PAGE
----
Here’s the exact time of your leap second and whether you’ll have to endure 2016 for one extra moment

Published December 29, 2016 by lagmen
Leap second 2016

Don’t screw up your New Years Eve countdown; 2016 will be lasting a little bit longer than you’re used to. You see, the world is about to experience its 28th leap second.

For you that means that after 11:59:59 pm on December 31, the clock will not tick to 12:00:00 am on January 1. Instead, time will officially read 11:59:60 before incrementing to 12:00:00, the result of a quirk in global timekeeping that’s more useful to astronomers than everyday people. We call it the leap second.

I won’t go into all the nuances of the leap second here; for that you can read my post—The origin of leap seconds, and why they should be abolished—from June 2015. That article discusses why these quirks of official time exist and the (misplaced) wisdom of having leap seconds at all.

Here’s the summary: The Earth doesn’t spin at a constant speed let alone at the perfect rate of once every 24 hours. Recently, one Earth rotation has been taking about 24:00:00.01. So to maintain the millennia-long convention of keeping time tightly linked to the position of the sun in the sky and to make the work of astronomers marginally easier, we—as a global society—simultaneously adjust our clocks.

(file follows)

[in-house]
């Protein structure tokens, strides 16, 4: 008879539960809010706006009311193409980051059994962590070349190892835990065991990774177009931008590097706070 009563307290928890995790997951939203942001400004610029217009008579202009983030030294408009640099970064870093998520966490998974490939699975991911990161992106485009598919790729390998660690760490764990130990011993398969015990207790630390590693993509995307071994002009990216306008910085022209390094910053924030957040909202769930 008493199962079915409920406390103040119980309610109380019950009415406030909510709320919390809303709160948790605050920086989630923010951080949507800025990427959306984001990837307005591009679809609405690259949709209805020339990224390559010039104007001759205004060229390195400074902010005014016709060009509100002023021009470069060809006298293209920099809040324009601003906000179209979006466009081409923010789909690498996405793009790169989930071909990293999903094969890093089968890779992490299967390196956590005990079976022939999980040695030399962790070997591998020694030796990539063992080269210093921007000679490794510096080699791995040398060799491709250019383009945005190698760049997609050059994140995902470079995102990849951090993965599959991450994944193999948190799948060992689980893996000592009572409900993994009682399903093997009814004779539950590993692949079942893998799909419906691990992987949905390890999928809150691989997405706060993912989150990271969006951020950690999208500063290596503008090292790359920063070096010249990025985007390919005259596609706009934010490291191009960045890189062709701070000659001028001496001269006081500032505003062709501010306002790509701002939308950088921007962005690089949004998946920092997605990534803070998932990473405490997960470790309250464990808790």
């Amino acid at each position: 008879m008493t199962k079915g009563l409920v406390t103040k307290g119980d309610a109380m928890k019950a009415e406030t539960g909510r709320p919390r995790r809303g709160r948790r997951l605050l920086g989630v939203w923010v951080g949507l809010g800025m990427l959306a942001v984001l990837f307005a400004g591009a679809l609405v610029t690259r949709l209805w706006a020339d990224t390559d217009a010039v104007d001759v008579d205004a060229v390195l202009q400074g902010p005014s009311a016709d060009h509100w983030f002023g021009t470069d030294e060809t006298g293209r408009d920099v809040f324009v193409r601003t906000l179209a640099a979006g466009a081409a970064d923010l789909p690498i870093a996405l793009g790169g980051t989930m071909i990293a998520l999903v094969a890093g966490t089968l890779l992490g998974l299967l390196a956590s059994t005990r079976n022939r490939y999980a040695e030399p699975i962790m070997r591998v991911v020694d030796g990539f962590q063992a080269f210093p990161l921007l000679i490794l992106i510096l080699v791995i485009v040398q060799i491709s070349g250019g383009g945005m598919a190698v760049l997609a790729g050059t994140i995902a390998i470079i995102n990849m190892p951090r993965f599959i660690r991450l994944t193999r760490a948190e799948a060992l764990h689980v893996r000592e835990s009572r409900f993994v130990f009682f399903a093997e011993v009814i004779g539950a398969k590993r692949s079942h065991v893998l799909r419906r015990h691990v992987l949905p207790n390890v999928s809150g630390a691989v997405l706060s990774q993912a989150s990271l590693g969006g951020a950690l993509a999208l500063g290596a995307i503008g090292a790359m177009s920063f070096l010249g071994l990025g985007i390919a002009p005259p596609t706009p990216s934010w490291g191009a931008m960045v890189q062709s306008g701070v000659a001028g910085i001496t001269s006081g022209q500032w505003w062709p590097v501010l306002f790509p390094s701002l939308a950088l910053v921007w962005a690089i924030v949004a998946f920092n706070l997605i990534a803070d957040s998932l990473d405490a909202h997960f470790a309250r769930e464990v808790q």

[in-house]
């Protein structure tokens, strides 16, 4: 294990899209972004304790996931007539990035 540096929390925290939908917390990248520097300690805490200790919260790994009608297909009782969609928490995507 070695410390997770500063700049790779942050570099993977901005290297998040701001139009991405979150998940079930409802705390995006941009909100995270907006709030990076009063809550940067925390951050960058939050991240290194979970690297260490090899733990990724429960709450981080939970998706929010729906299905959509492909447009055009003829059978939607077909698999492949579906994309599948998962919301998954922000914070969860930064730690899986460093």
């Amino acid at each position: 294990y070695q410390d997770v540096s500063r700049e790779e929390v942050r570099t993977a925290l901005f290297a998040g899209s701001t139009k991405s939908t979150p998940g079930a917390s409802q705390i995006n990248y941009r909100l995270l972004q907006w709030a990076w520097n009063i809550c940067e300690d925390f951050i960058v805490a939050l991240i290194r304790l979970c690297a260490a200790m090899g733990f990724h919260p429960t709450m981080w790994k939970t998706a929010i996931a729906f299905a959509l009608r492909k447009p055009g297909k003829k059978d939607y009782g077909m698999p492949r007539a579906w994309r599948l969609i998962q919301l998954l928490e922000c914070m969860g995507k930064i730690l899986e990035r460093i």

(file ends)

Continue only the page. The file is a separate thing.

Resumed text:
Leap seconds, unlike leap days (the day added to the calendar every four years) and annual daylight savings adjustments, are inserted at the exact same moment worldwide, so for anyone in the UTC±00:00 time zone or west of it—e.g. London, New York, Caracas, and most of the Western Hemisphere—will have one extra second in 2016. Paris, Moscow, Tokyo, and most of the Eastern Hemisphere will have one extra second in 2017.


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